While Suntripers design their bikes for long distance travel, other people imagine a more urban solar bike, for everyday use, for family use.
This is the case of the Vhélio association which wishes to promote an alternative to the car. She designed a solar vehicle that allows getting around in a practical, economical and ecological way. The vehicle can transport 2 adults and 2 children, and it has storage space (for shopping and more …).
In addition, the objective of the association is to provide the plans and the list of parts to allow everyone to build their own solar vehicle (VhéliO’tech). The finalization of the design of the VhéliO’tech kits is the subject of a crowdfunding campaign, to be found here .
The Vhélio in the media:
At the end of March, I took advantage of a period of full sun to restart my solar bike. I was able to carry out 3 outings before confinement, with several objectives:
– test the various modifications or repairs carried out on the bike this winter,
– get used to pedaling again for a whole day,
– test different settings to better manage engine consumption (my average consumption in Wh / km on the Sun Trip France in 2020 was quite high).
Another objective, not the least, was to take advantage of this beautiful spring atmosphere by visiting the Côte-d’Or and the Saône-et-Loire.
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In this season, the solar radiation is obviously less strong than in summer, the available energy is about 60% of what it is in July. If during the summer of 2020 I collected around 3000 Wh / d on the best days, here I have recovered up to 2000 Wh / d, which is already not so bad.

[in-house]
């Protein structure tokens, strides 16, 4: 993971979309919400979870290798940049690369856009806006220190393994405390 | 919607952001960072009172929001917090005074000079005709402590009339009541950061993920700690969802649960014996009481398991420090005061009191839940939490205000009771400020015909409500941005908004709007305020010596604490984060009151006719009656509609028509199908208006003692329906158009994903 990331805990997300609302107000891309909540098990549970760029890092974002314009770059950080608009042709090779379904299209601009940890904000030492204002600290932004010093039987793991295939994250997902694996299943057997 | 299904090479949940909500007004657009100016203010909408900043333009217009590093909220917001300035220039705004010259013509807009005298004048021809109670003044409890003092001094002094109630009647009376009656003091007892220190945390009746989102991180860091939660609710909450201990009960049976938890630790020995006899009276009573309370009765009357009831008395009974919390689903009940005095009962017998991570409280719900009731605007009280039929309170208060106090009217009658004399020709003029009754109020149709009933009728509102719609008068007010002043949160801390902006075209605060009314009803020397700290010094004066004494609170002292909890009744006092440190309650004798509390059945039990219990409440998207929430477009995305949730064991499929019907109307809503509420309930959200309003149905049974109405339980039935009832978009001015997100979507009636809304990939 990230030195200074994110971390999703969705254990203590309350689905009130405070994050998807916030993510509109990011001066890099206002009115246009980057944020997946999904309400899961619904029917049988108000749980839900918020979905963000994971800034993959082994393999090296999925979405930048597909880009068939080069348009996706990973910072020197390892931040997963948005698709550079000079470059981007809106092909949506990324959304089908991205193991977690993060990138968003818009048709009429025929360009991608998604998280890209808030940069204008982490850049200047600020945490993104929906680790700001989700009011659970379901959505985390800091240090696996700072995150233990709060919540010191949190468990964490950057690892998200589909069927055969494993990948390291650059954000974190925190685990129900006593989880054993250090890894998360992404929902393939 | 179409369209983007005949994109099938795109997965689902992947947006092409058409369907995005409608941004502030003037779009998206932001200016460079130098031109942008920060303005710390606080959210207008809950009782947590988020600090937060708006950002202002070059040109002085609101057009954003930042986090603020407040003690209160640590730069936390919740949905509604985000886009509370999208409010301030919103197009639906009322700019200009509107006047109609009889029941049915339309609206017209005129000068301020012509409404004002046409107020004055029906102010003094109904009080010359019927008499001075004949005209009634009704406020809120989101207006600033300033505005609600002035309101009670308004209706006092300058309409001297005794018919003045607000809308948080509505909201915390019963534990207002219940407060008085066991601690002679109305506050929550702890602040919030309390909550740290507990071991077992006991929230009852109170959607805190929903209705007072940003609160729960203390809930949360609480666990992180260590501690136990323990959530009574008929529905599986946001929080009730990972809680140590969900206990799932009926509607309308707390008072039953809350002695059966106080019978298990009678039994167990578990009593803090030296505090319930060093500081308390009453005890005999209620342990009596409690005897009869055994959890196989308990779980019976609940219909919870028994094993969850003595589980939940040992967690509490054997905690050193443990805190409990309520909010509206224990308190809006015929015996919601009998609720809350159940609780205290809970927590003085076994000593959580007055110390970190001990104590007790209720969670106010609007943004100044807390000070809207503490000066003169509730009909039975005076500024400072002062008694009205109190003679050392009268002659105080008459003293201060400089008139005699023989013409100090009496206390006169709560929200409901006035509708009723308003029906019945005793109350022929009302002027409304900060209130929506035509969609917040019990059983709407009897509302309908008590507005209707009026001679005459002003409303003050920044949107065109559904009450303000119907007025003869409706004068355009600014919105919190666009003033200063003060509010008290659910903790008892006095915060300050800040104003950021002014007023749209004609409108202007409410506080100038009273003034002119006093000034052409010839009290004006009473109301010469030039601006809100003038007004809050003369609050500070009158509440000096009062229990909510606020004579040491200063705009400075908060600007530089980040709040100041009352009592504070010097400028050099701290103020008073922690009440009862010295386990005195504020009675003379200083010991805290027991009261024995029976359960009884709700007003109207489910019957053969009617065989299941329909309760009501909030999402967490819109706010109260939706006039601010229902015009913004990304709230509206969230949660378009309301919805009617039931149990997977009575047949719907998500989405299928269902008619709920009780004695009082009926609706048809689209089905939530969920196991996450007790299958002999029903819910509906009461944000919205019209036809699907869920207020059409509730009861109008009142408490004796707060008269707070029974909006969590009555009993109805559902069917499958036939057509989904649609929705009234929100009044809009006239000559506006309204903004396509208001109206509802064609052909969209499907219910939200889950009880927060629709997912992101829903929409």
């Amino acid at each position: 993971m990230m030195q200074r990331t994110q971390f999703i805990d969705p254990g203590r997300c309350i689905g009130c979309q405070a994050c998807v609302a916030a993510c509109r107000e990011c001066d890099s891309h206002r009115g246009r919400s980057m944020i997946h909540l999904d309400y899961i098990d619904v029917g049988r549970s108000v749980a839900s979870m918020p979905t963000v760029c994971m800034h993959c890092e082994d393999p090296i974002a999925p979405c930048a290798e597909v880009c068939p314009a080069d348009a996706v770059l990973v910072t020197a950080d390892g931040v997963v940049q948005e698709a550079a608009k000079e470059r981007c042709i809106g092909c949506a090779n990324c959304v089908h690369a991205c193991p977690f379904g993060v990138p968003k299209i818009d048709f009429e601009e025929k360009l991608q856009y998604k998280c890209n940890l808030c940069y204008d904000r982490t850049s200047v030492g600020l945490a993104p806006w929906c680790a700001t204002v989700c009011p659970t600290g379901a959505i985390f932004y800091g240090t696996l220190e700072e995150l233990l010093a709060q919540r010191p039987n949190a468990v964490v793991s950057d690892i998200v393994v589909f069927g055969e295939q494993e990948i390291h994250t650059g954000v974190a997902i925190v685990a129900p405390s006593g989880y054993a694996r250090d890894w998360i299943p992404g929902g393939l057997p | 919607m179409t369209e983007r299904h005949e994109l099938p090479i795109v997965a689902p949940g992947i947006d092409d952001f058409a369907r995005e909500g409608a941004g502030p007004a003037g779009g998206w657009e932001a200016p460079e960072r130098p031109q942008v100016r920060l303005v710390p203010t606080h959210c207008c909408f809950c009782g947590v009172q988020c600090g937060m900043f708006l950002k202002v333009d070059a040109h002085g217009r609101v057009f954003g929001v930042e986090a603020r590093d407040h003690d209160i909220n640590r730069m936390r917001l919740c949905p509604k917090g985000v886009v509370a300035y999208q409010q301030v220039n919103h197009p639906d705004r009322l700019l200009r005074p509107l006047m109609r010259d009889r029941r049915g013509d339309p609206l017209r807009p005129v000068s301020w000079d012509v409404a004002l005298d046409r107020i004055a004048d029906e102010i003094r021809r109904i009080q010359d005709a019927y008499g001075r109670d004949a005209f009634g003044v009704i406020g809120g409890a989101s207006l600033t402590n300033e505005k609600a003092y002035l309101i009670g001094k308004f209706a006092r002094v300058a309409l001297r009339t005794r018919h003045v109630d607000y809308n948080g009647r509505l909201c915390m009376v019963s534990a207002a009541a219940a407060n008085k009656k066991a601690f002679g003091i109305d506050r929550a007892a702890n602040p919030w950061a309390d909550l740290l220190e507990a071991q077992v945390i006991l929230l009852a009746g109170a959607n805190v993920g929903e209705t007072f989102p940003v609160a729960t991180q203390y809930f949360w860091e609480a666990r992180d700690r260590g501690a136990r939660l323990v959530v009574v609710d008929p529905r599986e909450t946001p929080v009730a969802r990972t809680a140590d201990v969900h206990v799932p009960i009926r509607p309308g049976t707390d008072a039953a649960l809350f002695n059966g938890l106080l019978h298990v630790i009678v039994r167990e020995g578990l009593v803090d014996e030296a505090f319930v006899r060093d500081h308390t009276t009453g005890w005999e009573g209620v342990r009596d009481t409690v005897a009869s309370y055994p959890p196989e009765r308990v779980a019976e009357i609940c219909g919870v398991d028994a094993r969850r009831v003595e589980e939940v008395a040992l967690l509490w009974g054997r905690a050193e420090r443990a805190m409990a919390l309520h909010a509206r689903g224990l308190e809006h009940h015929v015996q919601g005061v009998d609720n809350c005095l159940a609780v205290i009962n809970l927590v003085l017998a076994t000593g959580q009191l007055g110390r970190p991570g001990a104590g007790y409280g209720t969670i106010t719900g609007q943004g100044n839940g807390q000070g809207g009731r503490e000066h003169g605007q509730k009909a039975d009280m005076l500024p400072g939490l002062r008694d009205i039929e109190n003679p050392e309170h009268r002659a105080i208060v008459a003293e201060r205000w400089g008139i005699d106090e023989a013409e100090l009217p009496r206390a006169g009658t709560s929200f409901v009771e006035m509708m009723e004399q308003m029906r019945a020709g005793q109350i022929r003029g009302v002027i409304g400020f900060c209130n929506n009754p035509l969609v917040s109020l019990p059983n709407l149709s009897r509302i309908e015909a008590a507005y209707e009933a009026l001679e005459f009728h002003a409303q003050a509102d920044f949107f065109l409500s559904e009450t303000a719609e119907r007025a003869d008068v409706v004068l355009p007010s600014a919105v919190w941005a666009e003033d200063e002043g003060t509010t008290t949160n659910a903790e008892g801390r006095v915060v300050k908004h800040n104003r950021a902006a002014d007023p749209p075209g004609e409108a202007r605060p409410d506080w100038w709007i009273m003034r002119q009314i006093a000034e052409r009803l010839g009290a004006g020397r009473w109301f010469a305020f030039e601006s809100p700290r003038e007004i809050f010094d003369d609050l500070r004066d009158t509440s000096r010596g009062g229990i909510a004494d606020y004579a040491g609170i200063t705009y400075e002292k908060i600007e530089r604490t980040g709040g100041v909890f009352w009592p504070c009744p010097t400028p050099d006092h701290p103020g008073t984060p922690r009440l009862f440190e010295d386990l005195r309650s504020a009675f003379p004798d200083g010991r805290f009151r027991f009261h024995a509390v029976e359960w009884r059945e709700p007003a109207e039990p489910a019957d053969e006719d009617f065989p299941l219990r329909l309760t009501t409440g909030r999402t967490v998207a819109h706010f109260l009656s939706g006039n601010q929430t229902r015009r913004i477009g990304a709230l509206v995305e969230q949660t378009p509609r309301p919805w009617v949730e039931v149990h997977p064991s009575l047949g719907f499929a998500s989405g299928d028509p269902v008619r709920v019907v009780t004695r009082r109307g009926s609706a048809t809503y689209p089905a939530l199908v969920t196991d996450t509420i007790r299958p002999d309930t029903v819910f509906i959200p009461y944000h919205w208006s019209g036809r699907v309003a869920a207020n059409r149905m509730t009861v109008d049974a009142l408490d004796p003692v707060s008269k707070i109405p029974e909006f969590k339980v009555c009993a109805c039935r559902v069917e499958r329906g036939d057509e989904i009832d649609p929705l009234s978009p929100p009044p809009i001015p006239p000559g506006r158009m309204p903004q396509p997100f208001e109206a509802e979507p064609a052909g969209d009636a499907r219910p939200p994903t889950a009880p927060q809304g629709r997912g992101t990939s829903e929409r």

The solar charge was increased thanks to the absence of wind which made it possible to ride with the panels tilted at the start and end of the day. But the wooded parts of the course made it difficult to catch the light, even with trees without leaves!
To maintain a balance between consumption and production, I tested different settings in the Cycle Analyst depending on the terrain (maximum speed, maximum power, etc.)
On the first ride, I used too little the battery in the morning. So much so that during the meal break, with the panels perfectly oriented, my battery recharged very quickly. At half-time during the break, I had the feeling of “losing” this precious solar energy which could no longer enter my full battery!
During the next 2 outings, I corrected the shooting by increasing the speed in the morning and therefore the fuel consumption. Downtime is in fact privileged moments of charging when the panels can be perfectly oriented towards the sun.
Overall, I managed to balance production and consumption until 5:30 p.m., then production became too low to cover consumption. And no question of reducing consumption: I had to be home by 7 p.m., curfew time!